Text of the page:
Eye For Film >> Movies >> Is the Man Who Is Tall Happy? (2013) Film Review
Is the Man Who Is Tall Happy?
Reviewed by: Anne-Katrin Titze
Michel Gondry ingeniously animates his conversation with Noam Chomsky, 98% through his drawings and the rest filmed with his old mechanical Bolex camera. He asks Chomsky about the first memory of his life and the answer includes a kitchen counter, oatmeal and an aunt. "Children know a lot of language before they can exhibit it," the linguist states, and says that he barely remembers high school, a dialogue accompanied by Gondry's drawing of boys riding their bikes through a forest.
You should be puzzled. Isaac Newton demonstrated that there are occult forces and inherent mysteries - the world is not a machine. Psychic continuity is a property we impose on things. "Let's be puzzled about what seems obvious," is a wondrous invitation. Teleportation instructs a bid.
The moon is an illusion. Gondry's animation mutates as we hear of evolution, Newton and Hume. How do we identify something as a tree? Gondry's unique approach to a filmic portrait of a thinker is at its best when he illustrates specific questions of the brain. Words disappear. Pens the colours of the rainbow have a go at Plato. Chomsky answers Gondry's questions, tweaks them to go where he wants to go and Gondry takes up his direction in drawing the way. "We have fixed capacities. I can't fly," says Chomsky. He talks about his life, explains evolution and mutation while Gondry draws his own visual interpretations. It is fascinating to watch as it becomes more and more obvious that we are looking at two curious and curiouser minds at work discussing the "complex continuity", the property we place on the world around us. Why we know that the transformed frog is still an enchanted prince and what needs to happen for us to no longer call a river a river - these are the questions tackled.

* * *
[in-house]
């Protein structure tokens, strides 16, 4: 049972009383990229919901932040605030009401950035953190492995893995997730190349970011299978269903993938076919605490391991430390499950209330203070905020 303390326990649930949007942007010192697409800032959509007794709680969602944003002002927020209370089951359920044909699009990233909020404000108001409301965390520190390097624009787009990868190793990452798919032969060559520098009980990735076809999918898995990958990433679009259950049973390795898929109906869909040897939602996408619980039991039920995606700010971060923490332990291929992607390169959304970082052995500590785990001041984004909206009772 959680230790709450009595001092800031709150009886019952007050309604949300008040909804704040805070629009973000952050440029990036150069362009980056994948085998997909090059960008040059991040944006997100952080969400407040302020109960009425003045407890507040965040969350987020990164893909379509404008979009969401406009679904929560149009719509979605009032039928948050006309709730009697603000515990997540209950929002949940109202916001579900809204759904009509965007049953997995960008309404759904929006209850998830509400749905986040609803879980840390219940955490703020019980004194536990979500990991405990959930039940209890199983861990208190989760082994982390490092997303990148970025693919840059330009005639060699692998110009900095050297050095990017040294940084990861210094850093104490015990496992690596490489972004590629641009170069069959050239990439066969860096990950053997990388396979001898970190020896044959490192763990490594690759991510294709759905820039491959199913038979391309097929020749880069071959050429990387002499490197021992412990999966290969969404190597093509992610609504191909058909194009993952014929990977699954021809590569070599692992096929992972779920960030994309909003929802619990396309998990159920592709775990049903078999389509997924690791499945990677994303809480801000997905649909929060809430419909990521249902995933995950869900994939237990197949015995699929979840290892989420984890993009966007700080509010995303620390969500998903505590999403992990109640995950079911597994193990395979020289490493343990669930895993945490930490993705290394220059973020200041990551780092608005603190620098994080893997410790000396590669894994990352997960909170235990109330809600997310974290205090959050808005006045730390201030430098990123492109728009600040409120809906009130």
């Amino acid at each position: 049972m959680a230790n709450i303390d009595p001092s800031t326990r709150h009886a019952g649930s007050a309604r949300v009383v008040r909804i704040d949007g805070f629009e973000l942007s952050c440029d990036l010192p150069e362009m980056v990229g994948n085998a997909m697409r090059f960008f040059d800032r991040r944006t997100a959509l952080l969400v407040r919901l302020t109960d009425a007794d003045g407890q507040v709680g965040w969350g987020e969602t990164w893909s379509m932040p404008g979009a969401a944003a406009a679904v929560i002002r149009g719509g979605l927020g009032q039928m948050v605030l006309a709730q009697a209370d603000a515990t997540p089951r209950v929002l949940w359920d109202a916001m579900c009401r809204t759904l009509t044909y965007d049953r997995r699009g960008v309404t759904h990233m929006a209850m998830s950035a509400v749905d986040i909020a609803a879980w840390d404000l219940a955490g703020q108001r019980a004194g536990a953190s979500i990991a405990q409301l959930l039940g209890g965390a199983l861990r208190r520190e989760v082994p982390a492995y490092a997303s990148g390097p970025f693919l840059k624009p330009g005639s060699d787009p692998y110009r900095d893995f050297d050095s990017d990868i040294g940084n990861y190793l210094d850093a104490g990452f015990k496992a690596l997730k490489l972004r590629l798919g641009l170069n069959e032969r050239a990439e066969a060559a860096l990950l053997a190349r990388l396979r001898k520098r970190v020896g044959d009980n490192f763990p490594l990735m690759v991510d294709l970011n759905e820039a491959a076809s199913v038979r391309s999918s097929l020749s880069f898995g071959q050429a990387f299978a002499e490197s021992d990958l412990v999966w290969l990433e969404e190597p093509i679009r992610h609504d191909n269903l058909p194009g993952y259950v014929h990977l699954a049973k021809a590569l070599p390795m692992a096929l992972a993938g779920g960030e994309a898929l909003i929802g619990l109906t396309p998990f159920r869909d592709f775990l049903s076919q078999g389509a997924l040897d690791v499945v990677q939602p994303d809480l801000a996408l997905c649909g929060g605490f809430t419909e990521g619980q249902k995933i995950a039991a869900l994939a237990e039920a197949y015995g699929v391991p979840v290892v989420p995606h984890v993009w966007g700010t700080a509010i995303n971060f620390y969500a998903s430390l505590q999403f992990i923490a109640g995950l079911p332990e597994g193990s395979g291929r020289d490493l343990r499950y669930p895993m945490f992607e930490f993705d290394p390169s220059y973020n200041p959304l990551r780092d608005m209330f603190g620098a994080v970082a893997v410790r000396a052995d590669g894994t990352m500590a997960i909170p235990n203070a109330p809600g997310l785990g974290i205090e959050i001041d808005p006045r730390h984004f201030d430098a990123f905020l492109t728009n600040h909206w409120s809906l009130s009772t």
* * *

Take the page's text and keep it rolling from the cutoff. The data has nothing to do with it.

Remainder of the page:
Chomsky comments on Asperger Syndrome, "half the people on the corridors of MIT have it," and our drive to find causes. Infants do it instinctively, we always look for the agent behind it all. Gondry exposes "life full of coincidences" into patterns and shifts the grammar of what we consider a documentary. Chomsky is pushed to talk about the death of his wife and wants to go back to happy matters.
Sometimes, the language barrier shows itself and Gondry, for example, misunderstands the English word "yield" as "eel", which leads to fetching fish drawings that illuminate communication splinters instead of hiding them.
Michel Gondry with Noam Chomsky on his shoulders dauntlessly walks a tightrope of structural proximity and structural distance.Reviewed on: 11 Feb 2014
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